I am one of the investigators on a Wellcome Trust funded “Our Planet Our Health” award led by Rebekah Brown at the Monash Sustainable Development Institute.  The “Revitalisation of Informal Settlements and their Environment” (RISE) study involves the collection of large quantities of diverse data from informal settlements in Makassar, Indonesia and Suva, Fiji.  Most of the samples will be collected by in-country teams, and they will not have access to high-end equipment.  Nonetheless, some of the samples will have to be examined under a microscope in Makassar and Suva.  It is likely that we will have to rely on basic equipment and Lab Technicians with limited skills in microscope photography.  From my SEACO experience, I would be looking for a low-cost solution that can be implemented with basic training. The solution “works” if the images are appropriate; that is, they are the thing of scientific interest, and are of sufficient fidelity that a researcher somewhere else in the world can interpret them appropriately.   It is not necessary for the technician to be brilliant, just adequate.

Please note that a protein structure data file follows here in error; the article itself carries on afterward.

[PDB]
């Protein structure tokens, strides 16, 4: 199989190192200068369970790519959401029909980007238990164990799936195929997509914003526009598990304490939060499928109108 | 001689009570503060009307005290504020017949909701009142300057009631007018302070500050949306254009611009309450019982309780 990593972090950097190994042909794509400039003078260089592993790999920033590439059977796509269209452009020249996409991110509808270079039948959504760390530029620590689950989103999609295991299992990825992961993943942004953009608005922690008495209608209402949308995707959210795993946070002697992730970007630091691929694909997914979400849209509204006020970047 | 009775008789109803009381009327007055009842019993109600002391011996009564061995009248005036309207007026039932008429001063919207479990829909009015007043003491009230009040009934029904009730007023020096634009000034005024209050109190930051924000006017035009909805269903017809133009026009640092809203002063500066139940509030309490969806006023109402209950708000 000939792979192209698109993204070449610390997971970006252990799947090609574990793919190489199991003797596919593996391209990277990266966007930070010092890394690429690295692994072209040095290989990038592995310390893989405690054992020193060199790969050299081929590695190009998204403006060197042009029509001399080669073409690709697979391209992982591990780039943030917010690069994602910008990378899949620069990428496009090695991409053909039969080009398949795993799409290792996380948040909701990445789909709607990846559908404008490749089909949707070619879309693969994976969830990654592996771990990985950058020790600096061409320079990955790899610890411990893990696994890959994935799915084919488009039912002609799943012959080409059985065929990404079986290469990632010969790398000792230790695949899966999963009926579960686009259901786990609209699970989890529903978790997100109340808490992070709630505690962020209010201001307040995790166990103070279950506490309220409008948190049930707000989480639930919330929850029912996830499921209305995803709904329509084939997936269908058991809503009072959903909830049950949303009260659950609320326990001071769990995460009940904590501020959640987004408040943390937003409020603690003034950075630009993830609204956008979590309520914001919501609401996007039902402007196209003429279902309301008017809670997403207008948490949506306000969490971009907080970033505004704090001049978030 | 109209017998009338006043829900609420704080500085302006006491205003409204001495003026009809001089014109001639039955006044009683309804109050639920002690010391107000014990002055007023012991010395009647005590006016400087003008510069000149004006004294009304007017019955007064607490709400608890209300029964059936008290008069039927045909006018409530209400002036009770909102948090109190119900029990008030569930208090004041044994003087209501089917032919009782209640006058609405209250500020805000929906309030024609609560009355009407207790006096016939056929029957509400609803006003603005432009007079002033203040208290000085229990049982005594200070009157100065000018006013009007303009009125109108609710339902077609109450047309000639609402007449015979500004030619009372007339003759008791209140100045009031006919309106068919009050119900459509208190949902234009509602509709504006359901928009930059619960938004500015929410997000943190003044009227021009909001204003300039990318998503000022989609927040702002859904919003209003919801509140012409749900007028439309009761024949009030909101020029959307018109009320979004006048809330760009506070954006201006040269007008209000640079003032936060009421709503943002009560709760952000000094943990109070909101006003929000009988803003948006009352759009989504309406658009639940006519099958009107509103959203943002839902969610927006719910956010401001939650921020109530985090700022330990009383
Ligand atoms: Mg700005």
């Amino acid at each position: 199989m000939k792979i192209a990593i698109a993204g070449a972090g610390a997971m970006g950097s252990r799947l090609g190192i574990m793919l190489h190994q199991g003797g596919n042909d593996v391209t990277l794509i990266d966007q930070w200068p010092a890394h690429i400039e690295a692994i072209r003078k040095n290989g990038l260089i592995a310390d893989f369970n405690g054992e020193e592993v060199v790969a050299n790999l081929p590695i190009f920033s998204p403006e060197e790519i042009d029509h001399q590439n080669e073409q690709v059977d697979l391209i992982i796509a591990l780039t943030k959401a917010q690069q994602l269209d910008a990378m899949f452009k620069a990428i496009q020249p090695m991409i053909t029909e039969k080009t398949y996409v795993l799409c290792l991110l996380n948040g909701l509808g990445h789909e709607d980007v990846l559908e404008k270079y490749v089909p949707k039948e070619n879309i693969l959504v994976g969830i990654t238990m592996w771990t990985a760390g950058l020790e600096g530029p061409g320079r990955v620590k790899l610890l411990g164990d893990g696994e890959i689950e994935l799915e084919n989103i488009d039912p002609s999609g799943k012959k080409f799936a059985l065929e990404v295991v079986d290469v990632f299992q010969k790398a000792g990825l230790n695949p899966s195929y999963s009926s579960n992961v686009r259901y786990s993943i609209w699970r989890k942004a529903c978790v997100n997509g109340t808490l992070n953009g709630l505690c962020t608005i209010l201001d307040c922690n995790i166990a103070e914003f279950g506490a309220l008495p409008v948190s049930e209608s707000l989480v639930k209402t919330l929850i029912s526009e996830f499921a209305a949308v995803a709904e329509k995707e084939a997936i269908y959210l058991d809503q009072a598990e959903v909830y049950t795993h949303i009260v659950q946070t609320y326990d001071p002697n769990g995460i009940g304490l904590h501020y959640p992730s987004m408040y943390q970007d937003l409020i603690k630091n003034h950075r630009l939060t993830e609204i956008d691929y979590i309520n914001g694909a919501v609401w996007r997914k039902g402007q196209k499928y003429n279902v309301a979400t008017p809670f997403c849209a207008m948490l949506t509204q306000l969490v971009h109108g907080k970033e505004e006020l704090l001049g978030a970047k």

I decided to play.  I am neither a good photographer nor am I good at microscopy.  I reasoned that if I could get something approximating a reasonable image, then a Lab Technician with some actual training would have no problems.  The best low-cost camera solution is not to buy another piece of equipment at all. We are already committed to using a smartphone/Tablet solution in the RISE project and plan to use them for capturing photographs, tagging photographs, and uploading them to a server.  The only challenge was getting the smartphone camera to “peek” into the microscope.  Fortunately, there is a broad range of solutions, and I opted for the very cheapest I could find on eBay.  It cost me USD$5.99, brand new, including postage and handling.